10. If you do take a taxi from the airport, you should use the electronic kiosk. Prices vary greatly, and you do not need to take the first taxi in the queue. Fixed prices are generally cheaper but need to be booked/agreed up front. If you plan to do any sightseeing within the city, staying close to Oslo S (central station) aka Jernbanetorget is the most convenient for public transit. Alternatively, stay within a block or two of Karl Johans gate near Stortinget or Nationaltheatret. As for particular hotels, it depends on your budget and tastes. At the top end, T
  11. Seeing this thread again, I guess it’s time for me to eat crow. My last Drake Crossing was a proper ordeal! Not because the conditions were so unbelievably bad, but instead because conditions had been consistently bad earlier in the trip. We were behind schedule, so we didn’t have the flexibility to plot any course but straight to Ushuaia with a direct crosswind. Since were coming up from Peter I Island, it was a looong crossing, and the first days we’d angle the ship into the wind during meals. By the end we didn’t even have time for that and had to eat meals holding on to each di
  12. Having done it both ways, I would say there are pros and cons to each. I really like Ushuaia and Tierra del Fuego and think it’s worth a couple days to explore if you’re keen (especially if the weather is nice). However, domestic flights in Argentina are known to be a bit unreliable so you absolutely need to arrive a few days ahead. On my first trip, there was no charter from BA, and of 120 passengers, a half dozen had delayed luggage. Most of them got their bags the next morning after their arrival, but one person ended up having to do the entire expedition in new/borrowed gear! T
  13. Honestly, I'd de-prioritize the Antarctic Circle if you can bear it. I'm a cartophile, so I understand the allure, but it really is a bit of an arbitrary delineation considering the additional complications. Choose the season that appeals to you most, and prioritize that and the Falklands/S.Georgia way above the prospect of a Circle crossing. Crossings tend to be more popular later in the season, and if you're looking for larger fledgling penguin chicks, that might be a possibility, but having been down twice before I crossed the Circle, I really don't think it's a high priority. I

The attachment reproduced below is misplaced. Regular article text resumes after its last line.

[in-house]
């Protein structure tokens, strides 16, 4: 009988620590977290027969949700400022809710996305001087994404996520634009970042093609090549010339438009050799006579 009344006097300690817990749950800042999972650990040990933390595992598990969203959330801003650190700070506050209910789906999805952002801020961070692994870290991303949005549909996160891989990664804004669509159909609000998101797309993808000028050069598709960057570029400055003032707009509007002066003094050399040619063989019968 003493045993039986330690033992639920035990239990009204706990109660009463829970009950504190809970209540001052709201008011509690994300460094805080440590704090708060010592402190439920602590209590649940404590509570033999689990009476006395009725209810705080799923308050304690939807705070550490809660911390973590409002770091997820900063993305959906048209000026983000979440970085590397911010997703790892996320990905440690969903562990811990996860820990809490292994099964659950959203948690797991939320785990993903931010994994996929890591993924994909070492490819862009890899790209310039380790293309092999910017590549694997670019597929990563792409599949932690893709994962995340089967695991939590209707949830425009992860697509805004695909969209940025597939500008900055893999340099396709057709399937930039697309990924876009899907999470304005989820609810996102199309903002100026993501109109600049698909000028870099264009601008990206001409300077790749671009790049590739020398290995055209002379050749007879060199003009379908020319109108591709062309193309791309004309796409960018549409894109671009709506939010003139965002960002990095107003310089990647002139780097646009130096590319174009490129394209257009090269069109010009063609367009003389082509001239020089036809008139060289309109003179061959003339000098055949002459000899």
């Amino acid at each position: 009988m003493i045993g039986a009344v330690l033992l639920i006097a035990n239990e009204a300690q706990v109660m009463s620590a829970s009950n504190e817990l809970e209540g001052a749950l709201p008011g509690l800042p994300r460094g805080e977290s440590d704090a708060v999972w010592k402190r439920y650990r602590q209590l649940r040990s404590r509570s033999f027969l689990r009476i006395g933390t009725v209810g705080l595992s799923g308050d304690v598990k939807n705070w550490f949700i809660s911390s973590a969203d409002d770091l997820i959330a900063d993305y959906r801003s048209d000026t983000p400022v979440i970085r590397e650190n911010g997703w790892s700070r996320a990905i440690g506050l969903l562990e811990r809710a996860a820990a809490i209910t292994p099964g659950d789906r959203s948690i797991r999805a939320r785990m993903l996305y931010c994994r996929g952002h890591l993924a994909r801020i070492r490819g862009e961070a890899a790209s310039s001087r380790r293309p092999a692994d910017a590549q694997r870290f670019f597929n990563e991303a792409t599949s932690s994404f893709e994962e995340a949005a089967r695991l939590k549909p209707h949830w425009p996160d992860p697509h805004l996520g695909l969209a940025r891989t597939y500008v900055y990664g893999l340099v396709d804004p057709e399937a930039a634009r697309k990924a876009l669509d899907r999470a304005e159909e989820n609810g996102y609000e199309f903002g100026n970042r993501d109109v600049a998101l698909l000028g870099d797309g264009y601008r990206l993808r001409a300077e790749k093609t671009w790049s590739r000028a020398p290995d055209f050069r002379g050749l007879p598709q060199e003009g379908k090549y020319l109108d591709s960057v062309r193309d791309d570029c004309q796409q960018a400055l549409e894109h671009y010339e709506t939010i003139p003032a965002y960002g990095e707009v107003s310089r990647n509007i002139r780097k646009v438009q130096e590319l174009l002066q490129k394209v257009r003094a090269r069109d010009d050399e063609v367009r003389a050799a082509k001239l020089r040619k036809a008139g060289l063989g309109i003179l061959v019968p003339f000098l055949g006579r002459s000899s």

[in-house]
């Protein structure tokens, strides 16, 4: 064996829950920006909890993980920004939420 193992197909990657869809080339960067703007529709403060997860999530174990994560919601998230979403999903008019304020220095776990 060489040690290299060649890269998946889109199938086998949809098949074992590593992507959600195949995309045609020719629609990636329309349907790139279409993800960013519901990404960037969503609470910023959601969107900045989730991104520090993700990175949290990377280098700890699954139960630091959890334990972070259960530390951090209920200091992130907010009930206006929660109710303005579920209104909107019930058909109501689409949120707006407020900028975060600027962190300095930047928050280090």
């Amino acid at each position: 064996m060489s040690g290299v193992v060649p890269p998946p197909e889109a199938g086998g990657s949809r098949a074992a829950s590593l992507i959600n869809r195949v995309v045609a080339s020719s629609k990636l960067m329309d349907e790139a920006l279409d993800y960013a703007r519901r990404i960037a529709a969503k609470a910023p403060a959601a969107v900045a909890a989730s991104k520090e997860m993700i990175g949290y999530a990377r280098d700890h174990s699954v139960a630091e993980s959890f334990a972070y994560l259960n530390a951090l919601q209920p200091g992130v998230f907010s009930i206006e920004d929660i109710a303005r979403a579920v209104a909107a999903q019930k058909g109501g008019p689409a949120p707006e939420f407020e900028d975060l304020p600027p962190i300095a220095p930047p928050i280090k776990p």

14. While the average summer temperatures for the Norwegian coast tend to be in the upper teens (C), Norway has been seeing more and more particularly warm days in the summer. It's not so uncommon these days to see temperatures reach 25°C (77°F). However, temperatures tend to rise through the day, so the warmest times are late afternoon and early evening (around 16:00 or 17:00). But honestly, I wouldn't worry at all. Princess probably included that because they can't guarantee that the bus will have AC. However, this is pretty standard from vehicle manufacturers, and companies would li
  15. It obviously depends on the location, so the suggestion that it's not an inconvenience is very specific to the situation. Yes, it's the norm for tour companies in Russia, and tipping in dollars is no big deal in a place like Cancun, but that doesn't mean it's universally convenient for the recipient. In Scandinavia, cash is becoming less and less common (most local banks do not even accept local cash), so finding affordable options to exchange foreign cash can be a challenge.